Illegal Refineries in Niger Delta

Dr. Ibe Kachikwu, outgoing Nigeria’s Minister of Petroleum Resources has admitted the failure of the Buhari government of which he is a part of to fulfill its promise to build a new refinery.

Kachikwu also admitted to the failure of the government through its various security agencies to eradicate illegal refineries operating in the Niger Delta area of the nation.

According to Kachikwu though President Buhari prior to the run-up to the 2015 presidential election promised to build a new refinery in the Niger Delta, he was not ashamed to admit that it did not materialize.

Kachikwu while granting an interview to the punch newspaper on Saturday said he was not afraid to say and admit that he failed to deliver the mandate.

He, however, scores himself high in formulating and implementing right policies which have impacted positively on the petroleum sector in Nigeria.

Among some of his achievements according to him is the passage of the Petroleum Industry Bill even though its sister legislation the Petroleum Industry Governance Bill was not signed by the President.

“If you look at the refineries, the first problem we had was that they were not functioning when I assumed office in 2015 and because of the huge apparent fuel scarcity; it was a major problem for me if I had to wait for vessels to arrive each time to meet the delivery timeline.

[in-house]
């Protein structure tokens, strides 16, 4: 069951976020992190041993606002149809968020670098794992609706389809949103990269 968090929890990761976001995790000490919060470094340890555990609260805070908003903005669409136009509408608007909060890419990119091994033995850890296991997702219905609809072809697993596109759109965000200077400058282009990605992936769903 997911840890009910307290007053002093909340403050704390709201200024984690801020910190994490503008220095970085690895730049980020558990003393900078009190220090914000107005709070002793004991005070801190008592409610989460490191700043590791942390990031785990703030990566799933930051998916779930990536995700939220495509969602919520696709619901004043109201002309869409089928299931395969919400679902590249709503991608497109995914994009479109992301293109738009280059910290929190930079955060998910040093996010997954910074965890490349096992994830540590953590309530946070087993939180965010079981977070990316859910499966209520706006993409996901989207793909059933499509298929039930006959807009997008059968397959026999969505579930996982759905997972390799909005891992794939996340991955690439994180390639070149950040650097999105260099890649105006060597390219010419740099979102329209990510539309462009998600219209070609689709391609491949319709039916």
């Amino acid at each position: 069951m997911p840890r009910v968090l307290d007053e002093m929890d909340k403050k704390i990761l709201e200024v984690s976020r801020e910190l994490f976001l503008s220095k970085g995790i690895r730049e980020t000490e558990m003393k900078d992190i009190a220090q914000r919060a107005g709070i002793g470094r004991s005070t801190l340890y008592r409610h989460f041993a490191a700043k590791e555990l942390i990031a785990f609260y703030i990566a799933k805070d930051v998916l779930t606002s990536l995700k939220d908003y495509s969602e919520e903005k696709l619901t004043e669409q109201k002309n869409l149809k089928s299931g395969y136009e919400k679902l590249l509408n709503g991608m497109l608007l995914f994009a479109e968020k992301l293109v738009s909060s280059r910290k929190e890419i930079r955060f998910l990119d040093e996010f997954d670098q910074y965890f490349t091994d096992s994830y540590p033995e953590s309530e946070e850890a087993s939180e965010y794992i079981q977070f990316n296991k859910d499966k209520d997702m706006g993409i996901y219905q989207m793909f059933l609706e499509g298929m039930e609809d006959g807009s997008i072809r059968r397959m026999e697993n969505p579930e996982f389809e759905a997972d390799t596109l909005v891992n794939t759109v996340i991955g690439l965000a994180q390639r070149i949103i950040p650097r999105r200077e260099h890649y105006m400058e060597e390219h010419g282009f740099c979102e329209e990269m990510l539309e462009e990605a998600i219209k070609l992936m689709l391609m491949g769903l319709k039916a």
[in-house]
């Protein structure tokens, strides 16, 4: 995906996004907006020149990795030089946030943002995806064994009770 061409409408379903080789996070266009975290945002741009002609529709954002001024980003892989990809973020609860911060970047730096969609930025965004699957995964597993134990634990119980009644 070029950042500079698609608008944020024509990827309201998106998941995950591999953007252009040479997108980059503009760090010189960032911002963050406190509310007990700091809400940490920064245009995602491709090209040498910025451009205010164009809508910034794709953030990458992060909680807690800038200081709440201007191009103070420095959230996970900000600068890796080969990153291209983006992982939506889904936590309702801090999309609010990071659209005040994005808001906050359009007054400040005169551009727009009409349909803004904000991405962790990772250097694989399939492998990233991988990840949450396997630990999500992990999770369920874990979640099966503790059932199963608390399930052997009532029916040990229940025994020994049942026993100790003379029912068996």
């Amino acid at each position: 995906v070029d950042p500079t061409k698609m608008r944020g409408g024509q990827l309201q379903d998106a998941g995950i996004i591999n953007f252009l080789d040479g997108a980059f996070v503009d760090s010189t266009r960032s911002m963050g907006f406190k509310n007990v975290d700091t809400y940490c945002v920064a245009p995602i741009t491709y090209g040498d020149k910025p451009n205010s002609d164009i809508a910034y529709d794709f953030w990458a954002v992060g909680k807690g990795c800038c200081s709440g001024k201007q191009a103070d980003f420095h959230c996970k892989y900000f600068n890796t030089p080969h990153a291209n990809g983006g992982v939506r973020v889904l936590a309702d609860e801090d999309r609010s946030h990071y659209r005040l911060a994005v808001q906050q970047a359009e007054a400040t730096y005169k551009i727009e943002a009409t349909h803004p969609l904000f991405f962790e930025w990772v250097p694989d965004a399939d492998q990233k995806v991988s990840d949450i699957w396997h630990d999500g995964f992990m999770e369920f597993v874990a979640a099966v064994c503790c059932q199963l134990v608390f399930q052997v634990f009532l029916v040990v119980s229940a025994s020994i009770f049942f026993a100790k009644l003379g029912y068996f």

“These were the problems. So I was focused on how to get them working, at least to start, no matter how little and all they gave me was one million litres a day.

“The pipelines that were supplying fuel had all been destroyed and they had entered into a contract before we came in, to supply product by vessels.

“The cost of those vessels supplied was more than the value of the crude oil that was being supplied. It did not make any financial sense. So I canceled that and challenged Nigerians who were in this entity to go and use their money to repair the pipelines.” he said.

Kachikwu also harped on measures he put in place through the Department of Petroleum Resources DPR that lead to the recovery of some oil fields and proper metering of oil production through the launching of the DPR database.

He said: “Metering is fine but once we capture this data, a level of metering is already going on and we are capturing that on a day-to-day basis. I can say we are producing 2.3 million barrels, using the DPR data. What I like to do, however, is to interrogate the data. We just launched it about two months ago. We are tracking you from when you produce to when you put it in the tank to when you deliver it and to when it is discharged. So in terms of transparency and what we produce, it is not an issue.”

Kachikwu also spoke on the inability of the government’s efforts to get rid of illegal refineries still in operation in various locations of the country.

He regretted that despite massive security measures put in place and the incentives that were given to communities to undertake the building of modular refineries instead of illegal refineries the problem continued to persist.